Wharton Shakes up the Interview Process. What Does This Mean For You?
January 12, 2012 :: Admissionado Team
Unless you’re living in a cave (or, more likely, the MBA application-writing black hole), you heard about Wharton’s big move away from using alum to conduct admissions interviews. And it was some big news. The kind of news that shook the MBA world to its core. The entire internet blew up:
Why would they do that?
What does the interview process look like now?
What does this mean for applicants?
Frankly, we at Admissionado HQ aren’t that surprised. With the rise of both international applicants and cheating in the MBA application process (those two are NOT connected, by the way), it was only a matter of time until schools made some changes to keep everything kosher. And now that Wharton’s on board, many more b-schools are sure to follow.
So what exactly is going on here?
Lemme break it all down for ya.
Hard to believe, I’m sure, but there are some unscrupulous people out there who will do just about anything to get into a top MBA program, from paying someone to write their MBA applications for them, to paying someone to actually interview for them. Crazy, eh?
Also, while not as severe, many international applicants, when interviewed by alumni in their home country, end up interviewing in their native language, instead of English. Doesn’t seem to be a problem – if they’re answering the questions, who cares what language it’s in? – but for admissions committees, it is. If the applicant is going to be studying in the US, they need to be able to communicate effectively in English. And the interview is a chance to test that.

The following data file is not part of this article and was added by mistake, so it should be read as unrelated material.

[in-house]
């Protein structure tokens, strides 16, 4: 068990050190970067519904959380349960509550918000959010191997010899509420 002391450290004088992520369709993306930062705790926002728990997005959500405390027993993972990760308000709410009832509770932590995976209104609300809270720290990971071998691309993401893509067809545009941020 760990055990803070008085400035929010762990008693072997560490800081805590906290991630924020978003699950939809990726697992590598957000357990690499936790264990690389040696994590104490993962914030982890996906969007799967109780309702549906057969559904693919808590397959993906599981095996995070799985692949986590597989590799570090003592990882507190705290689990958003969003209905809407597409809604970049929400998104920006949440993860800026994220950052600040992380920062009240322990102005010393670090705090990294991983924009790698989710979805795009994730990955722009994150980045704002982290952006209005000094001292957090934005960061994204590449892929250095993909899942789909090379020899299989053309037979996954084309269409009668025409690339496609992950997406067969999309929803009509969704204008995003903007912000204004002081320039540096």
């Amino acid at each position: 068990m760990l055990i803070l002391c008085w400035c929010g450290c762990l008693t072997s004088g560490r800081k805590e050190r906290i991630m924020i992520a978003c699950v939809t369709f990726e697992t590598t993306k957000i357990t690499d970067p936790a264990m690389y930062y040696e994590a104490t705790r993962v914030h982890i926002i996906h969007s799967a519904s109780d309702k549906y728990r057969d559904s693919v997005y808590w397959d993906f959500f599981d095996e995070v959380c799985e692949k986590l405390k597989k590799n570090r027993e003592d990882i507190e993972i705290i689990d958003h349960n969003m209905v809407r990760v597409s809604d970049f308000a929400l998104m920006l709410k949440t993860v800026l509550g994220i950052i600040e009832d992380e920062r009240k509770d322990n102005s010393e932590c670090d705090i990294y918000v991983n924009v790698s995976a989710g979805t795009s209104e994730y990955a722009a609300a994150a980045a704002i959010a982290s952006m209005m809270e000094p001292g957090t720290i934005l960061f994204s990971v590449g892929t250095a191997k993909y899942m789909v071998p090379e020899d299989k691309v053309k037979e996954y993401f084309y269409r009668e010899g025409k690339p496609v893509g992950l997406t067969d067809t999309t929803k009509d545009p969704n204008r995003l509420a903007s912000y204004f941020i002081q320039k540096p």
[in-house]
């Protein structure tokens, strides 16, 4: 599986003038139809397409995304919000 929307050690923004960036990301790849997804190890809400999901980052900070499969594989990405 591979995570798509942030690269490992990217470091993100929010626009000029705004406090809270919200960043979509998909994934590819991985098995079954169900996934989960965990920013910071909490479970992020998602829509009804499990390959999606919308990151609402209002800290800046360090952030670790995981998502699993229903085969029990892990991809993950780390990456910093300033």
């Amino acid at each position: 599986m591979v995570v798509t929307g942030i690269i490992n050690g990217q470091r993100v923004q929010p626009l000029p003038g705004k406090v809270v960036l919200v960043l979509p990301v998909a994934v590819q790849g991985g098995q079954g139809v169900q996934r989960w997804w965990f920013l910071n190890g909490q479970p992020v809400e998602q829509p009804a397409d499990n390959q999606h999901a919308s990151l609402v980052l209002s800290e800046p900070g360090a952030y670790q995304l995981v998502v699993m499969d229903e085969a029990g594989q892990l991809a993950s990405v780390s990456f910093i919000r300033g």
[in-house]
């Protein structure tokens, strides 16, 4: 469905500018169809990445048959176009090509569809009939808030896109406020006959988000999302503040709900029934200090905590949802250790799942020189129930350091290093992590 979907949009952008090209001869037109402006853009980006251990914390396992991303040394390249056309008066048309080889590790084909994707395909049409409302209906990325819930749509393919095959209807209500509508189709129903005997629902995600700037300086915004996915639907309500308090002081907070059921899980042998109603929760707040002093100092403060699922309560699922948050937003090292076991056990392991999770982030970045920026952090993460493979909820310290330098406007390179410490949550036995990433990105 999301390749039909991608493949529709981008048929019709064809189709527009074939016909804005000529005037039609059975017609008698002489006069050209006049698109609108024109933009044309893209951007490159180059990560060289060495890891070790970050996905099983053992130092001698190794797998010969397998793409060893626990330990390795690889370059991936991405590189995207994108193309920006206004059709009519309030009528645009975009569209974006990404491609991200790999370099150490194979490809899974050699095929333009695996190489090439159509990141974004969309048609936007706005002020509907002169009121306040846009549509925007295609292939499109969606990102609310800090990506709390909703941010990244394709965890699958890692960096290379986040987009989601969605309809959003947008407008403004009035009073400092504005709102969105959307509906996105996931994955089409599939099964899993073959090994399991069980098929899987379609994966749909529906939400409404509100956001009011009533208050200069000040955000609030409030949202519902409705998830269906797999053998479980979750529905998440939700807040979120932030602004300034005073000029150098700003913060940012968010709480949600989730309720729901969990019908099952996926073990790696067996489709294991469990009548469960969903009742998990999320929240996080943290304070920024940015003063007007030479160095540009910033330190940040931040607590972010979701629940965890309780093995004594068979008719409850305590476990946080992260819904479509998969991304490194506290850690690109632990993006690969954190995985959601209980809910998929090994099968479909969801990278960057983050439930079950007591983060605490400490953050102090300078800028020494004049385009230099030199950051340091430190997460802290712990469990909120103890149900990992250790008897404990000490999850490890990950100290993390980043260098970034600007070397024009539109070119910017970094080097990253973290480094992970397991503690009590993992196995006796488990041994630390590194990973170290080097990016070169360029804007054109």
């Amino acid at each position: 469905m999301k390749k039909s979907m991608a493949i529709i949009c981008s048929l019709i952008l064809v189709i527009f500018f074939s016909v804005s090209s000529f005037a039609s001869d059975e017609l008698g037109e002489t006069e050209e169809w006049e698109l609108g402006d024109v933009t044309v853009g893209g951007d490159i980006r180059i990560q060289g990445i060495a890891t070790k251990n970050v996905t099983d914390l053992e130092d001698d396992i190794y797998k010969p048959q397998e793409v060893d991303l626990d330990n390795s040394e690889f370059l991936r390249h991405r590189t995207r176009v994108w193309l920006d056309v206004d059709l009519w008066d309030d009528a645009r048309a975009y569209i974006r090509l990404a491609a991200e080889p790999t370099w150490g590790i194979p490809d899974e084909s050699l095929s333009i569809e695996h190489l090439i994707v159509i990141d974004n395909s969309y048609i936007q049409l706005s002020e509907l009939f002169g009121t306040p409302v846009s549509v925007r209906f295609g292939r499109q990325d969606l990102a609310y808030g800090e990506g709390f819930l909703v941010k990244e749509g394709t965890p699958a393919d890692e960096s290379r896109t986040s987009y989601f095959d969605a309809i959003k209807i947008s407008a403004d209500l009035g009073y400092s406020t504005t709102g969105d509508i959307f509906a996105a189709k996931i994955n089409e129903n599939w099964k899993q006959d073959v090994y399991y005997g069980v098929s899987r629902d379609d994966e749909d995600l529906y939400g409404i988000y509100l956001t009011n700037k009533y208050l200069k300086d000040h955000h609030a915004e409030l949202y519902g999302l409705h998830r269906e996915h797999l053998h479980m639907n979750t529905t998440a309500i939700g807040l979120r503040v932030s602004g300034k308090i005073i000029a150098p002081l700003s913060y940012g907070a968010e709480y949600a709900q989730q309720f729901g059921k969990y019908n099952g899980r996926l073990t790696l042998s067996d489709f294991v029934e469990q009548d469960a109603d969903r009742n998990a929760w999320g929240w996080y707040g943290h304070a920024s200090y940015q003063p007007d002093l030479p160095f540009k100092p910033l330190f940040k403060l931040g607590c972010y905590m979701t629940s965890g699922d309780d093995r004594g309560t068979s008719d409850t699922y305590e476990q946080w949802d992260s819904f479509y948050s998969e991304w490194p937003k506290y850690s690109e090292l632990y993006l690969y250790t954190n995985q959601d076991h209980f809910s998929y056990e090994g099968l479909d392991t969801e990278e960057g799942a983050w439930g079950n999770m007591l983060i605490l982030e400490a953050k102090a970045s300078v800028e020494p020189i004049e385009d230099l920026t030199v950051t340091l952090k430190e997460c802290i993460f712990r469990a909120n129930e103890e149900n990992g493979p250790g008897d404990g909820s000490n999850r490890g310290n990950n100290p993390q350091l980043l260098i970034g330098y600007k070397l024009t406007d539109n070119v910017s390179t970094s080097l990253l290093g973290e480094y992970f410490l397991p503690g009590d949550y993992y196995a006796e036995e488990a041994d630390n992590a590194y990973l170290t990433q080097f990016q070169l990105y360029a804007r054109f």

And that, my friends, is why Wharton has shifted gears a bit. They wanna reel things in a bit and keep the interview process internal to ensure they’re A) speaking to the right person, B) “testing” the right things in the interview and C) keeping the interview process and the subsequent grading process more consistent and fair across the board.
See? Not so bad, right?
If you’re applying to/interviewing at Wharton, not much is going to change. In all reality, many of you may not notice anything at all. You’ll prepare for this interview just like you would for any other: get comfortable with your stories; anticipate questions and have answers prepared that you know will work; and, for our International friends, practice that English.
The only real differences will be the person who interviews you and the mode in which that interview is conducted. So, you’ll be sitting down with a member of the adcom instead of some random guy who got his MBA at Wharton back in the ‘90s. And perhaps you’ll do so via Skype, instead of in some hotel meeting room in a random city 200 miles away from you. But as I said before, the rest of the rules don’t change. So really, the only thing you should be worrying about is what you should have been worrying about all along: impressing your interviewer enough to grant you admission to Wharton next year.